I dare say there are very few people who have embraced the joys of classic heavy metal with as much fervour as the Spanish. They have a plethora of home-grown bands and a fan base that keeps established acts coming back (Iron Maiden have often said that their craziest fans are in Hispanic South America). Several acts have already crossed my desk (Evil Hunter and SnakesyeS are two that actually got reviewed…), but most of these acts sing in English, so I was pleasantly surprised to find Valkyria use their native tongue, trusting in the English-speaking listeners not to turn and run at the first sound of something unfamiliar. Saying that, the legacy of satirical club hit The Fox (What Does The Fox Say) shows that people don’t need words they understand in order to latch onto a song, not that the people who embraced that song are likely to be heavy metal fans but you see the point.
The opening thirty seconds or so offer a token gentle intro before all notions of a clean guitar sound are cast aside for most of the remaining fifty-minute run time. There is a touch of symphonic metal about opening track Código de Honor, with a subtle hint of brass and strings supporting the punchy notes of the main riff, all supported by a galloped double bass drum rhythm that always makes me want to listen to Edguy’s Defenders of the Crown. The rest of the album passes in much the same style, all melodic lead guitar lines with chugged guitar chords in support and straightforward double bass drum led rhythms. The stand out track is undoubtedly Abatido, which has a slightly more unconventional melodic chorus that sticks with you for all the right reasons. The downfall of the rest of the album, as is the case with many other albums in this vein, is the lack of variety. The only break in the mid-tempo power metal is the slower, acoustic led Selenelion. All nine tracks are well crafted but click play at any point in any of them and you would be hard pressed to differentiate between them. After three or four tracks the songs just don’t get the attention they deserve from the listener. This isn’t helped by vocalist Yeray Hernández. He doesn’t have the widest range or the most powerful voice, but he works well within the range he is comfortable. Maybe too comfortable because he rarely leaves that mid-range for any of the songs. The tenth track on the album is a thirty second prelude to final track Tuareg, entitled Dunas de Sal, featuring a droning sitar melody over a thundering drum backdrop. The impact this lends to the opening guitar salvo of Tuareg makes for an impressive finale to the album.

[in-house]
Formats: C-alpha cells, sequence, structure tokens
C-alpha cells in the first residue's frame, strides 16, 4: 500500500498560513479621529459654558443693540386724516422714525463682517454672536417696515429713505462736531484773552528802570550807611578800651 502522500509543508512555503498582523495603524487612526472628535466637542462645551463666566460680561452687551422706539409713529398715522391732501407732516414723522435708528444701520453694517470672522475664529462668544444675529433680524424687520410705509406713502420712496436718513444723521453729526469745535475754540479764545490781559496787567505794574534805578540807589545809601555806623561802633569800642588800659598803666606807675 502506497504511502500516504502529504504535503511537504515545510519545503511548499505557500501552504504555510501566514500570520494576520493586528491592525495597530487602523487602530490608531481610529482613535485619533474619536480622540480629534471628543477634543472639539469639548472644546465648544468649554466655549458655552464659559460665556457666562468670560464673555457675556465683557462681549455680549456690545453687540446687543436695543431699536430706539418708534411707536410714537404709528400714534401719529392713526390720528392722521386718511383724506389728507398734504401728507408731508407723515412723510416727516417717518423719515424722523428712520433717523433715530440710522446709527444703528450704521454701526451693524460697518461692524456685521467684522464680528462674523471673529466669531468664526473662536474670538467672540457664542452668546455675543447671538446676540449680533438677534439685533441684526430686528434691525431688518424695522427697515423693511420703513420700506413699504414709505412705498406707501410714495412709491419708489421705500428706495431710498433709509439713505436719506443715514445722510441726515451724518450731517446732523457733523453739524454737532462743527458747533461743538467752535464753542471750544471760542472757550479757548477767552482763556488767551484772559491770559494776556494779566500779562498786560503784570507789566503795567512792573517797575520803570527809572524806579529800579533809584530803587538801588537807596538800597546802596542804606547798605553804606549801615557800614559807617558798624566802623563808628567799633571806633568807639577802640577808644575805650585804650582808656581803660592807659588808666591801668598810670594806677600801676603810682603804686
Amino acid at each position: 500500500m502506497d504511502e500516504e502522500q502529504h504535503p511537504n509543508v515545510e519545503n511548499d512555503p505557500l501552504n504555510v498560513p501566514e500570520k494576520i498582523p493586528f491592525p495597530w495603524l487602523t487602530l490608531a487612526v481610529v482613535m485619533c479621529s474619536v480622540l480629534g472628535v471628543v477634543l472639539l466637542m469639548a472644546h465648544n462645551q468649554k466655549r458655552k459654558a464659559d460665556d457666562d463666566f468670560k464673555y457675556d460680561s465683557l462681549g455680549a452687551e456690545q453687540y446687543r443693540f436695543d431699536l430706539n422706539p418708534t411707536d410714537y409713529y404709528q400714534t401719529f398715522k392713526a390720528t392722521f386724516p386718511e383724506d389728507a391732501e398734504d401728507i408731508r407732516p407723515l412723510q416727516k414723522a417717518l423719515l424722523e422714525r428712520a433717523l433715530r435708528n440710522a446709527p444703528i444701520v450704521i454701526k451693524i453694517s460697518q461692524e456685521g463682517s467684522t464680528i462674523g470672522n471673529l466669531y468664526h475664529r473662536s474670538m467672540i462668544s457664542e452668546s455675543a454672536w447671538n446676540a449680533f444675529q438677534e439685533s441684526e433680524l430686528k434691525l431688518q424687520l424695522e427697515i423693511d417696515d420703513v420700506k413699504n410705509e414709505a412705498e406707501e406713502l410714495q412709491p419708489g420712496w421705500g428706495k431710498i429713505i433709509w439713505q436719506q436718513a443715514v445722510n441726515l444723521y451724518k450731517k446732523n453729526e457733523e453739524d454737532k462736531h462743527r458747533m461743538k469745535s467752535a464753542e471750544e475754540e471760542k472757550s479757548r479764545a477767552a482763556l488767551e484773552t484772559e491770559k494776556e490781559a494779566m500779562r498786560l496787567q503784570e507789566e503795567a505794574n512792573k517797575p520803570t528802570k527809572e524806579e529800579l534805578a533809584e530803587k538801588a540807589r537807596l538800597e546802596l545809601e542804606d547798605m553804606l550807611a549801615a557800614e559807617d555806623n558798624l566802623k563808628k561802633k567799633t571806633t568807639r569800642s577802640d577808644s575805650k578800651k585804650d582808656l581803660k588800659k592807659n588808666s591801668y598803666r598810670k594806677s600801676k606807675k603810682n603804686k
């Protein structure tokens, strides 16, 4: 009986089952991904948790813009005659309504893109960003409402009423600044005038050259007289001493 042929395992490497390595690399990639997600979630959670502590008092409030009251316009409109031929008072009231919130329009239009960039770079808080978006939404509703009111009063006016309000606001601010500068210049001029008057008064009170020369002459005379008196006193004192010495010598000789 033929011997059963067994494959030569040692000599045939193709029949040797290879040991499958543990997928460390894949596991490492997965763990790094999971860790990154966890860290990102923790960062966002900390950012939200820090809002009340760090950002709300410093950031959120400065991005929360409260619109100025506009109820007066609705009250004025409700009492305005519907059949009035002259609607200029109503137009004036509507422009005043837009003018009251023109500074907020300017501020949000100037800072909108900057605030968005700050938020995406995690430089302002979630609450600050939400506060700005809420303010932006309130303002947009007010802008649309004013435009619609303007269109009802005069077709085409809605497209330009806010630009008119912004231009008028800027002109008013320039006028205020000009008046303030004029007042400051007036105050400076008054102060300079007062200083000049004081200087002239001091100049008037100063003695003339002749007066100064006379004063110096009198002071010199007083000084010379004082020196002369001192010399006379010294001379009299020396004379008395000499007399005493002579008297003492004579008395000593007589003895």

In Tierra Hostil, Valkyria have produced fifty minutes of melodic heavy/power metal goodness that will appeal to any who want another band to listen to in the vein of Judas Priest, recent Helloween and Edguy. The use of the Spanish lyrics will grab the attention of anyone after a slightly different finish to what is otherwise an unadulterated heavy metal formula. There is very little that will surprise the listener, and the lack of variety across the ten tracks lets the album down as a whole, but some of the individual tracks could stand shoulder-to-shoulder with other heavy metal greats. Tierra Hostil literally translates to ‘Hostile Land’, but it is far from that. It will be as comfortable to a heavy metal fan as an old leather jacket.
I seem to be using the ‘lack of variety’ excuse to justify middling review scores ever more frequently, but I stand by it. A band’s ability to write songs with a variety of rhythm, tone, texture, intensity etc while still retaining a core sound that is unquestionably that band is what takes albums from fleeting pleasure to great pieces of work that will stand the test of time. Are albums that don’t do this, such as Tierra Hostil, any less enjoyable? Of course not. But after the initial impact has worn off will you still cite them as great albums in a couple of years’ time? I doubt it.
Highlights: Código de Honor, Abatido and Tuareg
Valkyria can be found on Facebook.